On Monday, the Supreme Court granted cert. in the somewhat overlooked panel decision, Teva Pharm., Inc. v. Sandoz, Inc., 727 F.3d 1363 (Fed. Cir. 2013)(Sup. Ct. 13-854) (a copy can be found at the end of this post). Most commentators had predicted that the Supreme Court would review the en banc decision in Lightning Ballast, but it is not to be.
The panel, Judge Moore writing (who at least has taken some chemistry courses), reviewed a district court decision that had found two groups of claims from eight Teva patents on Copaxone valid. Defendants in this Hatch-Waxman litigation had argued that both the Group I and Group II claims failed s.112(2) as insolubly ambiguous due to multiple definitions of the molecular weight in the specification. The district court, construed the term “molecular weight” as determined by a single methodology and so disagreed as to both sets of claims.
The panel cited Biosig v. Nautilus, currently before the Court, for the appropriate standard of review: “A claim is indefinite only when it is not amenable to construction or [is] insolubly ambiguous,” and stated that “indefiniteness is a question of law that we review de novo.” The panel went on to find that the spec’s multiple definitions, conflicting definitions of average molecular weight in the prosecution history, and conflicting expert testimony rendered the ambiguity in the Group I claims insoluble. However the Group II claims, which recited the percentage of the copolymer-1 molecules in a sample falling within an arbitrarily set molecular weight range defined by precise endpoints, were held to be not indefinite.
This holding lead to the “Question Presented: ‘Whether a district court’s factual finding in support of its construction of a patent claim term may be reviewed de novo, as the Federal Circuit requires (and as the panel explicitly did in this case), or only for clear error as Rule 52(a) requires.” Of course, this does not present the issue in Biosig v. Nautilus as to what the appropriate standard should be for s.112 indefiniteness. If the Fed. Cir.’s standard is repudiated, it would not change the outcome of this decision, since the Group I claims would fall as simply “ambiguous” on remand and both courts agreed that the Group II claims were definite.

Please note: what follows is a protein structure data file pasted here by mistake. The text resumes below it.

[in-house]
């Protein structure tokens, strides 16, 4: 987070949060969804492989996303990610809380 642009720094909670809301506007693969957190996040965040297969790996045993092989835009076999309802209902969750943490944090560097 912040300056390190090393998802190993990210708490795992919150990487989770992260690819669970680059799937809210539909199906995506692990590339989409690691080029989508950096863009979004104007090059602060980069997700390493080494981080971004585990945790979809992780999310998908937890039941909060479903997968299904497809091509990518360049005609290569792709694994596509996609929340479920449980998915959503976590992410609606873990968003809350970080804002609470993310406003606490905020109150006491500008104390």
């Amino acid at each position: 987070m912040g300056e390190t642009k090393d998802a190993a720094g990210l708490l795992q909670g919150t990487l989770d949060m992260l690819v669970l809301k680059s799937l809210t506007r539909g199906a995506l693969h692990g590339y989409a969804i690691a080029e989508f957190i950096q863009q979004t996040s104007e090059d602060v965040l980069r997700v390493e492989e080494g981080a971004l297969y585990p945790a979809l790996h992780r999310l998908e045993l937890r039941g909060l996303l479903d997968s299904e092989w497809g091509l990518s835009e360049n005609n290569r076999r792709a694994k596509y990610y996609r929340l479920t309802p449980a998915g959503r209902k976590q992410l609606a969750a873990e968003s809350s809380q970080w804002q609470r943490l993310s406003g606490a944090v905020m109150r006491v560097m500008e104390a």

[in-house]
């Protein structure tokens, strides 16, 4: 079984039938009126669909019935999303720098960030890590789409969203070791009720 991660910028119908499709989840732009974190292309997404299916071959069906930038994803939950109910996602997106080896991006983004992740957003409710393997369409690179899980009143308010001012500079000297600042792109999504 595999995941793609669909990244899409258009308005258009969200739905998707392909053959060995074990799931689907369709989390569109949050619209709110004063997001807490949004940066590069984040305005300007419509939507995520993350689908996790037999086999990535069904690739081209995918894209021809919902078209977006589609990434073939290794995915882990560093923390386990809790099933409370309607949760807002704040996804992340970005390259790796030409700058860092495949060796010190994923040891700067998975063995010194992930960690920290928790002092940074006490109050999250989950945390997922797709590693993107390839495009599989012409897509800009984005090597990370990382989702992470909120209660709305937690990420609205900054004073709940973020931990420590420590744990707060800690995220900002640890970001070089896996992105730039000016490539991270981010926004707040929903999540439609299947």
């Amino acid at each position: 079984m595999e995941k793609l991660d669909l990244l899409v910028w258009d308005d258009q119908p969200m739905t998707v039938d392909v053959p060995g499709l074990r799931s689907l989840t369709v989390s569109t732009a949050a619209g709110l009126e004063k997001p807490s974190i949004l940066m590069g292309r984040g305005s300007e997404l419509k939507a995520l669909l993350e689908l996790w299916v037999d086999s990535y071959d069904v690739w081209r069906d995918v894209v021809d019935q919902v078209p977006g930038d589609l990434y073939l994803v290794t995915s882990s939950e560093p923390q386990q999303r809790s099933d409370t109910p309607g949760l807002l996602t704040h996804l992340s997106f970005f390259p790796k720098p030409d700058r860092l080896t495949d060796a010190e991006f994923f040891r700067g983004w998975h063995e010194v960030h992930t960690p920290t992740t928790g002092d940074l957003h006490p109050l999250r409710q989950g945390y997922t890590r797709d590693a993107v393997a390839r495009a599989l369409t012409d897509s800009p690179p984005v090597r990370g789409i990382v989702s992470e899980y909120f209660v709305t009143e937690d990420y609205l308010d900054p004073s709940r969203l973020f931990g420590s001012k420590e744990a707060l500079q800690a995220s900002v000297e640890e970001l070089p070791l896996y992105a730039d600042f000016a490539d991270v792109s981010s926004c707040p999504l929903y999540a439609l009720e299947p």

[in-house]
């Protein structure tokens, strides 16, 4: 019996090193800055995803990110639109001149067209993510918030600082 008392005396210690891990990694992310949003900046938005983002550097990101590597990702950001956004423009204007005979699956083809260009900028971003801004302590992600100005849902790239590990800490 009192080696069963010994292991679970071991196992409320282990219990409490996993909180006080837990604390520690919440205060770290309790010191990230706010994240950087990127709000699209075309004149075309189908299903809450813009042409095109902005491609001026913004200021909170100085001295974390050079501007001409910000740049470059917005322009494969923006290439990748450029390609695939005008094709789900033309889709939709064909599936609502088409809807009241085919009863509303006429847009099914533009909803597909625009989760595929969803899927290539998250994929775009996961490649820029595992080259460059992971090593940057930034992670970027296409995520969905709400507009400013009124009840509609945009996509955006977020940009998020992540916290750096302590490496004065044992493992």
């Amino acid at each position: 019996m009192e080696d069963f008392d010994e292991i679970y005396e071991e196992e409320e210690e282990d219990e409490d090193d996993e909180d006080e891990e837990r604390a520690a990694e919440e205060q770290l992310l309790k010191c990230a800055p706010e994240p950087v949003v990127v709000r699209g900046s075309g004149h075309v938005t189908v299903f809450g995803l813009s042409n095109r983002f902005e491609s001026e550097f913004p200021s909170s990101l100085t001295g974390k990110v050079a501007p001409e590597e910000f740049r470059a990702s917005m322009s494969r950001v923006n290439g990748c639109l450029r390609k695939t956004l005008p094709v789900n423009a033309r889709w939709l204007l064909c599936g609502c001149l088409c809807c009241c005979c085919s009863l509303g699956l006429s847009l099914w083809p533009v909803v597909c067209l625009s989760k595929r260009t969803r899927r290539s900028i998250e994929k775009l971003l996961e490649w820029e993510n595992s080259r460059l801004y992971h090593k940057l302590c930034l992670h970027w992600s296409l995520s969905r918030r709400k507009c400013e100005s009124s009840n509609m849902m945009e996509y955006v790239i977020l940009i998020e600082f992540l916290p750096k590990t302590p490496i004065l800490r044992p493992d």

Cybor was only cited for its holding that claim construction is an issue of law that is reviewed de novo in Part IV of the decision “Infringement.” The claims in question had been construed so that the relative amounts of four amino acids in copolymner-1 was a simple ratio: 6:2:5:1. In determining infringement, the district court had converted the ratio into percentages of each amino acid, in order to measure the amount of variation present in two accused products. The court found that the permissible variation in the aggregated percentages must be greater than 12% to avoid infringement. The two products were found to vary by less than 12% and so literally infringed.
The panel held that the construction (the ratio) was not in dispute, and that an infringement analysis, based on that construction is a question of fact, and is reviewed for clear error. Defendants argued that the per cent variation should be calculated using four individual ratios, which would give certain amino acid weights in their products a greater variation that 12%. The panel accepted the judge’s approach to resolving the infringement question (both products infringed). The panel found no clear error in the district courts finding of no disclaimer, obviousness or lack of enablement.
Of course, this grant of cert. pretty much sidetracks the Lightning Ballast appeal, since the petition for cert. has not been filed to date. At least the polypeptides in question in Teva are not natural products.